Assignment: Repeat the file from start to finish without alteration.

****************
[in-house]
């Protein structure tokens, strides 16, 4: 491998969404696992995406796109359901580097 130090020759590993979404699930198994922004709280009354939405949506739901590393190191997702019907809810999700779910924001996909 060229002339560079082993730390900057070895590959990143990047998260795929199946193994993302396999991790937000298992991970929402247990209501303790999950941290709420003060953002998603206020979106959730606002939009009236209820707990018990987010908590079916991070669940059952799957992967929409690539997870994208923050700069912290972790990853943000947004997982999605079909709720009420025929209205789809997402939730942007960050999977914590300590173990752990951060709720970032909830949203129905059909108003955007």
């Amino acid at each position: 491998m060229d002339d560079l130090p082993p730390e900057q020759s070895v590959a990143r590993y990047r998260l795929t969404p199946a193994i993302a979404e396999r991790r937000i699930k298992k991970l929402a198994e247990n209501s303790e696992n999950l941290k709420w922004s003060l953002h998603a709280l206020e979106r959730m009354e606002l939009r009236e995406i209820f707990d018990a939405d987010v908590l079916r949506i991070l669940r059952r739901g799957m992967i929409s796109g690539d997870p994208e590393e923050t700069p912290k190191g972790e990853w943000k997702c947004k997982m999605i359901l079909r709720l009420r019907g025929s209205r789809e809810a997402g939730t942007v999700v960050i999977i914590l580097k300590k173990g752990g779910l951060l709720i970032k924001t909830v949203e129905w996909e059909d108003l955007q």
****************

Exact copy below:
[in-house]
């Protein structure tokens, strides 16, 4: 491998969404696992995406796109359901580097 130090020759590993979404699930198994922004709280009354939405949506739901590393190191997702019907809810999700779910924001996909 060229002339560079082993730390900057070895590959990143990047998260795929199946193994993302396999991790937000298992991970929402247990209501303790999950941290709420003060953002998603206020979106959730606002939009009236209820707990018990987010908590079916991070669940059952799957992967929409690539997870994208923050700069912290972790990853943000947004997982999605079909709720009420025929209205789809997402939730942007960050999977914590300590173990752990951060709720970032909830949203129905059909108003955007």
């Amino acid at each position: 491998m060229d002339d560079l130090p082993p730390e900057q020759s070895v590959a990143r590993y990047r998260l795929t969404p199946a193994i993302a979404e396999r991790r937000i699930k298992k991970l929402a198994e247990n209501s303790e696992n999950l941290k709420w922004s003060l953002h998603a709280l206020e979106r959730m009354e606002l939009r009236e995406i209820f707990d018990a939405d987010v908590l079916r949506i991070l669940r059952r739901g799957m992967i929409s796109g690539d997870p994208e590393e923050t700069p912290k190191g972790e990853w943000k997702c947004k997982m999605i359901l079909r709720l009420r019907g025929s209205r789809e809810a997402g939730t942007v999700v960050i999977i914590l580097k300590k173990g752990g779910l951060l709720i970032k924001t909830v949203e129905w996909e059909d108003l955007q």